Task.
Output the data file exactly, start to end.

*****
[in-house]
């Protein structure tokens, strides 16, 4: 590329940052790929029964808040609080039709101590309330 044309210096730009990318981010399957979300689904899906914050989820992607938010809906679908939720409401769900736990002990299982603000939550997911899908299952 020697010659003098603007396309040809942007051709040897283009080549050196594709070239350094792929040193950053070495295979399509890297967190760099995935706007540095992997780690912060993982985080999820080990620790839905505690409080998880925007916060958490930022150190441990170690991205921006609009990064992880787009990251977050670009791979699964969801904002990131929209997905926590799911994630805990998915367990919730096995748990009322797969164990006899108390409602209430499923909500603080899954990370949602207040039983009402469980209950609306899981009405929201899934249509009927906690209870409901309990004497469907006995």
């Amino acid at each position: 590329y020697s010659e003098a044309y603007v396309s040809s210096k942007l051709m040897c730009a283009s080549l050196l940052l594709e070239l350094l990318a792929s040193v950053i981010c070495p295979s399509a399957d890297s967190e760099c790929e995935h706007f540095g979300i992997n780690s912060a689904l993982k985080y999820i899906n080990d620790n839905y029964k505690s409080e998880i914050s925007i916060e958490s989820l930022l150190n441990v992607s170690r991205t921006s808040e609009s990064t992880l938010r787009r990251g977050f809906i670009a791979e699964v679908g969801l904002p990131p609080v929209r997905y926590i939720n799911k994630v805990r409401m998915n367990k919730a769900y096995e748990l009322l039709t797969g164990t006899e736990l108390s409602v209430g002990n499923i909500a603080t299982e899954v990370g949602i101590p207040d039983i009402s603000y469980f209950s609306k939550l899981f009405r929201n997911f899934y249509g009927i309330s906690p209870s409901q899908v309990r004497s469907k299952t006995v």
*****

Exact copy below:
[in-house]
């Protein structure tokens, strides 16, 4: 590329940052790929029964808040609080039709101590309330 044309210096730009990318981010399957979300689904899906914050989820992607938010809906679908939720409401769900736990002990299982603000939550997911899908299952 020697010659003098603007396309040809942007051709040897283009080549050196594709070239350094792929040193950053070495295979399509890297967190760099995935706007540095992997780690912060993982985080999820080990620790839905505690409080998880925007916060958490930022150190441990170690991205921006609009990064992880787009990251977050670009791979699964969801904002990131929209997905926590799911994630805990998915367990919730096995748990009322797969164990006899108390409602209430499923909500603080899954990370949602207040039983009402469980209950609306899981009405929201899934249509009927906690209870409901309990004497469907006995």
């Amino acid at each position: 590329y020697s010659e003098a044309y603007v396309s040809s210096k942007l051709m040897c730009a283009s080549l050196l940052l594709e070239l350094l990318a792929s040193v950053i981010c070495p295979s399509a399957d890297s967190e760099c790929e995935h706007f540095g979300i992997n780690s912060a689904l993982k985080y999820i899906n080990d620790n839905y029964k505690s409080e998880i914050s925007i916060e958490s989820l930022l150190n441990v992607s170690r991205t921006s808040e609009s990064t992880l938010r787009r990251g977050f809906i670009a791979e699964v679908g969801l904002p990131p609080v929209r997905y926590i939720n799911k994630v805990r409401m998915n367990k919730a769900y096995e748990l009322l039709t797969g164990t006899e736990l108390s409602v209430g002990n499923i909500a603080t299982e899954v990370g949602i101590p207040d039983i009402s603000y469980f209950s609306k939550l899981f009405r929201n997911f899934y249509g009927i309330s906690p209870s409901q899908v309990r004497s469907k299952t006995v």